Cardiff's nearly men fail to beat the boos

Cardiff City 1 Blackpool 1: Hard-earned draw is not good enough for fans suspicious that promised millions for new players will not materialise
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The Independent Football

Fourth in the Championship, a new stadium and a valiant effort to beat the freeze and stage one of the few matches in Britain yesterday. So why the resounding chorus of boos which rang out at the end of Cardiff's draw with their play-off rivals?

Ian Holloway was certainly at a loss to understand it. "What's all that about?" asked the Blackpool manager. "I'm gobsmacked. Dave Jones has done wonders here. Their fans should look at the table. Is it because they expected to whup our backsides? Well, if they did more fool them. We're a good team. What are they moaning about?"

The Cardiff dissenters would no doubt point to the finances. The club are under the threat of a winding-up order if a £2.7 million tax bill is not paid by 10 February. Peter Ridsdale, the Cardiff chief executive, is insistent that it will be paid in 10 days, although not everyone, for whatever reason, is inclined to believe the former Leeds chairman.

Conspiracy theories abound in the capital that the £3m raised by a recent season-ticket offer will not, as promised, go towards purchasing new players. On Friday Ridsdale received an abusive email from one supporter. His reply was short, but perhaps understandable. "Get stuffed," it read.

The reaction here was as if Cardiff had indeed been stuffed, and not, as Jones put it, "gained a hard-earned point". As their position of seventh in the League proves, Blackpool are no mugs, even if they played like ones in the first half. "My team didn't turn up," said Holloway. "We could have been more than one down."

He was right. The deficit could and should have been two, possibly three, at the break. Mark Hudson's opener in the ninth minute, when he arrived at the far post to head home Chris Burke's free-kick, gave Cardiff the foundation to construct 45 minutes of domination. Yet their building work continued to fall agonisingly short.

Ross McCormack's lob nearly punished Blackpool again shortly afterwards, and 10 minutes later Josh Magennis, making his first League start, was unlucky to see his header hit the bar. The 19-year-old suffered more painful misfortune a little while later when fracturing his leg. It was strange that Michael Chopra was on the bench and even stranger still when Jones chose to replace his stricken front-man with the back-from-loan Warren Feeney. Yet a Peter Whittingham free-kick almost ducked under the bar in the 40th minute to double the home lead.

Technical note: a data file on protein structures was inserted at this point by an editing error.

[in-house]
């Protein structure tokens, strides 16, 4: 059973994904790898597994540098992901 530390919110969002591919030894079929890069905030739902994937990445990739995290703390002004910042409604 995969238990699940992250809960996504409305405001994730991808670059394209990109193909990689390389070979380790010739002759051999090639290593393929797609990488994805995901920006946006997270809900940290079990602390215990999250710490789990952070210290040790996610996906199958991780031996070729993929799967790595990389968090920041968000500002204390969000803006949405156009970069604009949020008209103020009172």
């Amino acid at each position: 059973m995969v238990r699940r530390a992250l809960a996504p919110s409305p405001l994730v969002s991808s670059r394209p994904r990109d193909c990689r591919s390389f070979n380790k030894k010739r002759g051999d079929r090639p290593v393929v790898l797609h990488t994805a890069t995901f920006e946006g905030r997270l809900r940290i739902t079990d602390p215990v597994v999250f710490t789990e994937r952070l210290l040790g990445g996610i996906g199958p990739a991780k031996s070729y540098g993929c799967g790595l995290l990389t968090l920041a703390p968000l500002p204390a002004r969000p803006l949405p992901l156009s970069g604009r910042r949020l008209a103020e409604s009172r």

As it was, after a Holloway rant, Blackpool came out firing and within a minute they were level. Charlie Adam danced through, played a one-two with Ben Burgess and calmly slotted past his fellow Scotland international David Marshall. Where the home defence had been was a matter of some conjecture, although soon, as the visitors began to impose their superiority, the questioning became of a different nature.

Inevitably, the chant of "Where's the money gone?" rang out. Meanwhile, the action had flip-flopped from the first half, with Blackpool now in total command. Jones later revealed that some of his players were playing with a virus and "had run out of gas". As the seconds counted down, Marshall did what he had been doing for 45 minutes and came to Cardiff's rescue, diving to turn away Burgess's sweetly hit left-footer, although Whittingham nearly stole it at the death with an audacious free-kick.

But then the final whistle sounded and the anger rained down from the stands. Holloway was even less impressed than Jones. "They were disrespecting my team, booing like that," he said. "That's an insult where I came from. It's like chucking a rusty bucket down my well, or taking out my sister and never ringing her up again. I'm telling you, it's not bloody on."

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